I will try one more time to post here. Thank you for all your responses - I've read each one and they are all interesting and helpful and I appeciate them. I tried to post here this morning but got a message that I was new and my post would have to be reviewed....the post has never shown up.
I'm posting the mushroom ragout recipe with a few changes that I have made after making it several times. As far as brining pork - in looking at rated recipes on epicurious and food network and a few cooking blogs, most of the highly rated recipes suggested brining.
I made a boneless pork loin (center cut) roast a few weeks ago and it was very moist and delicious. I let it sit in a marinade for two days (in a paste of olive oil, fresh sage, rosemary, thyme, garlic, salt, pepper - no acid). I cooked it at 350 degrees in an open roasting pan (with sides) and I took the roast out at 138 degrees. It was perfect - lightly pink throughout and incredibly tender and flavorful.
I think that reports of tough pork or dried out pork are directly related to cooking method (open roasting pan with no sides dries out pork faster) and overcooking. I've certainly overcooked pork in the past, but I've learned now to not overcook it.
I will let you know how things turn at the dinner party tomorrow. I'm making a gratin (potato, fennel) to go with the pork.
Mushroom Ragout (Double this recipe – it is delicious):
1 pound mixed mushrooms, such as shiitake, cremini, or white button
2 to 4 tablespoons unsalted butter
1 medium shallot or 1/2 small onion, chopped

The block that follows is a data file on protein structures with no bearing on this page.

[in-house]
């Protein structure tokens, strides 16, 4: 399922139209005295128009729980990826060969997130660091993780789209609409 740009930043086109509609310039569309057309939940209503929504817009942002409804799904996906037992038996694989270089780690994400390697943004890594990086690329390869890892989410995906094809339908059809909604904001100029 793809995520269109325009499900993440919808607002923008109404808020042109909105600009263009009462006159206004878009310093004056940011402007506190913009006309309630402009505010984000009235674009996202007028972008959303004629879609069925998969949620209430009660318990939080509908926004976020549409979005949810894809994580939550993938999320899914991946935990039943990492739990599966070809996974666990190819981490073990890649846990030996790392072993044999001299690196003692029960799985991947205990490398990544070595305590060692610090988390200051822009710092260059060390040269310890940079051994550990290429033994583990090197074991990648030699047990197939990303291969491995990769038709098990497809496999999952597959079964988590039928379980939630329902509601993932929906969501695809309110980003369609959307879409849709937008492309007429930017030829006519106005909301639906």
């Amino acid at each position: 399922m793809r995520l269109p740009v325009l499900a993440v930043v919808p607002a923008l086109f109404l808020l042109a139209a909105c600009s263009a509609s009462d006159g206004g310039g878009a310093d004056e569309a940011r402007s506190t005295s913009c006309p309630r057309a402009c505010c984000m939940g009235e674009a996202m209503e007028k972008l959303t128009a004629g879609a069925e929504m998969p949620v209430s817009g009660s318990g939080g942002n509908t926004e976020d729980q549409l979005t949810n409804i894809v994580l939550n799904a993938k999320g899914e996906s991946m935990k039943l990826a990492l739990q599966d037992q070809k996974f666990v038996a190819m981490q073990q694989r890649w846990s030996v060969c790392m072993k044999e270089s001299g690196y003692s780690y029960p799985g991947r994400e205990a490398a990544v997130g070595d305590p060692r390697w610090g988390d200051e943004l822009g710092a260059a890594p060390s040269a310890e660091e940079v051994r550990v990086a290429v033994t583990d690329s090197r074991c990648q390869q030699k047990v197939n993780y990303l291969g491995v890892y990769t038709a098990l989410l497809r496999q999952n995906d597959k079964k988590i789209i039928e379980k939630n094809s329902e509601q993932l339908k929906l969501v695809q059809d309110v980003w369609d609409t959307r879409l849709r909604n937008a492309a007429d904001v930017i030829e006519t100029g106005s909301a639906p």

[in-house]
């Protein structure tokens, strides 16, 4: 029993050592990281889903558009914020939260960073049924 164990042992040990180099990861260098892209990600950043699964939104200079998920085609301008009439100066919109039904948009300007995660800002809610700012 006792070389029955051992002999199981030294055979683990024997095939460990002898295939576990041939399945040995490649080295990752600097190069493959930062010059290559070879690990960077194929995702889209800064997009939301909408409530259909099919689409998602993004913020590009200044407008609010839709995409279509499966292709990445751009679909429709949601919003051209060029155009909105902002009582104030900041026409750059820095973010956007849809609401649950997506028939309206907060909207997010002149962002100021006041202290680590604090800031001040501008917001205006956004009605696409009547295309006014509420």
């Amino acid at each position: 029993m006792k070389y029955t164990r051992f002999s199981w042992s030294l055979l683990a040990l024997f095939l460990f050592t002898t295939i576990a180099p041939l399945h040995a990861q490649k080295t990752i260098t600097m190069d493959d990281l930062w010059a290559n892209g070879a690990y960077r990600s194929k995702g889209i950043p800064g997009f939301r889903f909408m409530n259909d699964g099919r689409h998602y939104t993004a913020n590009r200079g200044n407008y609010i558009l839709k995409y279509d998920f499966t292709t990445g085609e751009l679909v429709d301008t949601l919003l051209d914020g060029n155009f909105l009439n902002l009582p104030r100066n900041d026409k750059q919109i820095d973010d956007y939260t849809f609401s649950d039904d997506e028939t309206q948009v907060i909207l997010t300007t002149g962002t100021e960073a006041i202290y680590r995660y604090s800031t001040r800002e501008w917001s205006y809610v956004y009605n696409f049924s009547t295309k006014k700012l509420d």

1/2 teaspoon kosher salt
Freshly ground black pepper
3 sprigs fresh thyme, leaves stripped
1/2 cup Madeira, vermouth, or white wine
1/3 cup heavy cream
Clean the mushrooms by brushing with a kitchen towel or a brush to remove any loose dirt. Remove the shiitake stems and discard. Trim the dry ends off the cremini and white mushroom stems. Quarter all the mushrooms and put in a bowl.
Heat 2 tablespoons of the butter in a large skillet over medium-high heat. Add the mushrooms and spread them out evenly in the pan, increase the heat to high. Let the mushrooms cook undisturbed until they brown, then shake the pan to turn them over. Add the additional butter along the sides of the pan as the mushrooms cook if the pan seems very dry. Continue to cook until nicely browned, about 5 minutes. Add the shallot and cook until softened, about 2 minutes. Season the mushrooms with the salt and pepper and add the thyme. Pull the pan off the heat and add the Madeira or the wine. Return pan to the heat and scrape up any of the brown bits that cling to the bottom of the pan with a wooden spoon. Add the heavy cream and bring to a boil. Remove from the heat and serve.
Yield: 2 cups
Alternative: Cook ¼ lb. chopped pancetta and set aside. Use the grease from the pancetta and the pan to cook mushrooms in – adding appropriate amounts of butter.